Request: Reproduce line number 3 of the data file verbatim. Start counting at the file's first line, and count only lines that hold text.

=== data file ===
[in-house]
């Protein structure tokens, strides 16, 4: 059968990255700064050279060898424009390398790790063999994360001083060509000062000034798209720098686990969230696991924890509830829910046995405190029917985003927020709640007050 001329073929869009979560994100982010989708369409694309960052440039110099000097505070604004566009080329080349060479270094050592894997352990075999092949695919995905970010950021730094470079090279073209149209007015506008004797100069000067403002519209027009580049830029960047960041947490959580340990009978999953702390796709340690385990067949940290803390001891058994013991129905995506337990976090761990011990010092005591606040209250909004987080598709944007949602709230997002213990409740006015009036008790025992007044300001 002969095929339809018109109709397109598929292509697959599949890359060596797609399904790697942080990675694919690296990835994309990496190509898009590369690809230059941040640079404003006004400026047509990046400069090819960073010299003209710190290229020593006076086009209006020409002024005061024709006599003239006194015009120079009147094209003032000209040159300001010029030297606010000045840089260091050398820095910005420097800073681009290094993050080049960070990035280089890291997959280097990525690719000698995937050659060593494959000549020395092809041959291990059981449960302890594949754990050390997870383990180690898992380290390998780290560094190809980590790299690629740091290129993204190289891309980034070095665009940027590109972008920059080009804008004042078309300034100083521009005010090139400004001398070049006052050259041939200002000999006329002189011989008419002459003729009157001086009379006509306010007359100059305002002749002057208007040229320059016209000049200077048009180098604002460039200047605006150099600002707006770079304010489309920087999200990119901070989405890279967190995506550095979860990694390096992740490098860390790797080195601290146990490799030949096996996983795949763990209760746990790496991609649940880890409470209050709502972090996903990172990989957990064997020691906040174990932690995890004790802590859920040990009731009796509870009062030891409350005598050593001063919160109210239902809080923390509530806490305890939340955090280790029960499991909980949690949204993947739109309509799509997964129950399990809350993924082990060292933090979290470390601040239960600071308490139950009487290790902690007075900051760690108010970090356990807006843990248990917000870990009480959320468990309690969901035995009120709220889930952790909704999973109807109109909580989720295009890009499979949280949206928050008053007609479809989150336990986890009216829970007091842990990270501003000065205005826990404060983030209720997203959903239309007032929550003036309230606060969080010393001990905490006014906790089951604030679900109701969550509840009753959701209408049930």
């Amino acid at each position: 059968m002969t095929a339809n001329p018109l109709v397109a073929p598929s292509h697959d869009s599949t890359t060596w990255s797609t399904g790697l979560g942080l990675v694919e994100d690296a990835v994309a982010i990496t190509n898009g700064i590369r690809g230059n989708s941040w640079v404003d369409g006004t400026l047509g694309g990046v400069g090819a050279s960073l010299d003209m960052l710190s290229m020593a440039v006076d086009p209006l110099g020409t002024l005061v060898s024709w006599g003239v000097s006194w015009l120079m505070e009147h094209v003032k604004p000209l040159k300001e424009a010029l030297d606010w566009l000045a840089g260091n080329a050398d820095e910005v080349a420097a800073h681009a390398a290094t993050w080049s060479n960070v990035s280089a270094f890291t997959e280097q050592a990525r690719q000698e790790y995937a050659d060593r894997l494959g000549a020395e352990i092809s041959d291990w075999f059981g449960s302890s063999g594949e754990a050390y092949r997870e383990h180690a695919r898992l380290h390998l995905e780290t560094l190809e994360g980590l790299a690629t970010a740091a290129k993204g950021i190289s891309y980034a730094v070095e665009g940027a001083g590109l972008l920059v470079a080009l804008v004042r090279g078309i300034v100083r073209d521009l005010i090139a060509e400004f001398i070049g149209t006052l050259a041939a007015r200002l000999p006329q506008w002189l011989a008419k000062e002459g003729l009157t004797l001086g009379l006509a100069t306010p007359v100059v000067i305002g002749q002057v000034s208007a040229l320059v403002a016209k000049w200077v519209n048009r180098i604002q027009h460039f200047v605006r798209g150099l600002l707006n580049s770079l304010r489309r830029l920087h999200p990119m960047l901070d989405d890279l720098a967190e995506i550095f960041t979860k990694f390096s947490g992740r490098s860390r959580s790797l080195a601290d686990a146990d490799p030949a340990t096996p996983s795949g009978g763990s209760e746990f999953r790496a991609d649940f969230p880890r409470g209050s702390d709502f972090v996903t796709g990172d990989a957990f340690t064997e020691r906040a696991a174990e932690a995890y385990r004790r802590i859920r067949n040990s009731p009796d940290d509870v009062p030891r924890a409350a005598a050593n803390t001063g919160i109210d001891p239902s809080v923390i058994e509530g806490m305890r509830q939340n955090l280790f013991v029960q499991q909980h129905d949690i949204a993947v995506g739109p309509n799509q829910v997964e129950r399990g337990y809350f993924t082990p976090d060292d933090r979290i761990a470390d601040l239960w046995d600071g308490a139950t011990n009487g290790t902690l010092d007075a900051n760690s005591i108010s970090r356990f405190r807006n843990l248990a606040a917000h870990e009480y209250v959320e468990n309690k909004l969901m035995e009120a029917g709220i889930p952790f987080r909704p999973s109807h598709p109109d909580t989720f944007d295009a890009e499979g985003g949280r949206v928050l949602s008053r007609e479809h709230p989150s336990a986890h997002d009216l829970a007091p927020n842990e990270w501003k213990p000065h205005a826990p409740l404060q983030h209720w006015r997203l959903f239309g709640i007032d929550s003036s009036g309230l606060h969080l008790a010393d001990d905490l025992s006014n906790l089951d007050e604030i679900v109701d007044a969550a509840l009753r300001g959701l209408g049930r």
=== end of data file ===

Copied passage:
């Amino acid at each position: 059968m002969t095929a339809n001329p018109l109709v397109a073929p598929s292509h697959d869009s599949t890359t060596w990255s797609t399904g790697l979560g942080l990675v694919e994100d690296a990835v994309a982010i990496t190509n898009g700064i590369r690809g230059n989708s941040w640079v404003d369409g006004t400026l047509g694309g990046v400069g090819a050279s960073l010299d003209m960052l710190s290229m020593a440039v006076d086009p209006l110099g020409t002024l005061v060898s024709w006599g003239v000097s006194w015009l120079m505070e009147h094209v003032k604004p000209l040159k300001e424009a010029l030297d606010w566009l000045a840089g260091n080329a050398d820095e910005v080349a420097a800073h681009a390398a290094t993050w080049s060479n960070v990035s280089a270094f890291t997959e280097q050592a990525r690719q000698e790790y995937a050659d060593r894997l494959g000549a020395e352990i092809s041959d291990w075999f059981g449960s302890s063999g594949e754990a050390y092949r997870e383990h180690a695919r898992l380290h390998l995905e780290t560094l190809e994360g980590l790299a690629t970010a740091a290129k993204g950021i190289s891309y980034a730094v070095e665009g940027a001083g590109l972008l920059v470079a080009l804008v004042r090279g078309i300034v100083r073209d521009l005010i090139a060509e400004f001398i070049g149209t006052l050259a041939a007015r200002l000999p006329q506008w002189l011989a008419k000062e002459g003729l009157t004797l001086g009379l006509a100069t306010p007359v100059v000067i305002g002749q002057v000034s208007a040229l320059v403002a016209k000049w200077v519209n048009r180098i604002q027009h460039f200047v605006r798209g150099l600002l707006n580049s770079l304010r489309r830029l920087h999200p990119m960047l901070d989405d890279l720098a967190e995506i550095f960041t979860k990694f390096s947490g992740r490098s860390r959580s790797l080195a601290d686990a146990d490799p030949a340990t096996p996983s795949g009978g763990s209760e746990f999953r790496a991609d649940f969230p880890r409470g209050s702390d709502f972090v996903t796709g990172d990989a957990f340690t064997e020691r906040a696991a174990e932690a995890y385990r004790r802590i859920r067949n040990s009731p009796d940290d509870v009062p030891r924890a409350a005598a050593n803390t001063g919160i109210d001891p239902s809080v923390i058994e509530g806490m305890r509830q939340n955090l280790f013991v029960q499991q909980h129905d949690i949204a993947v995506g739109p309509n799509q829910v997964e129950r399990g337990y809350f993924t082990p976090d060292d933090r979290i761990a470390d601040l239960w046995d600071g308490a139950t011990n009487g290790t902690l010092d007075a900051n760690s005591i108010s970090r356990f405190r807006n843990l248990a606040a917000h870990e009480y209250v959320e468990n309690k909004l969901m035995e009120a029917g709220i889930p952790f987080r909704p999973s109807h598709p109109d909580t989720f944007d295009a890009e499979g985003g949280r949206v928050l949602s008053r007609e479809h709230p989150s336990a986890h997002d009216l829970a007091p927020n842990e990270w501003k213990p000065h205005a826990p409740l404060q983030h209720w006015r997203l959903f239309g709640i007032d929550s003036s009036g309230l606060h969080l008790a010393d001990d905490l025992s006014n906790l089951d007050e604030i679900v109701d007044a969550a509840l009753r300001g959701l209408g049930r």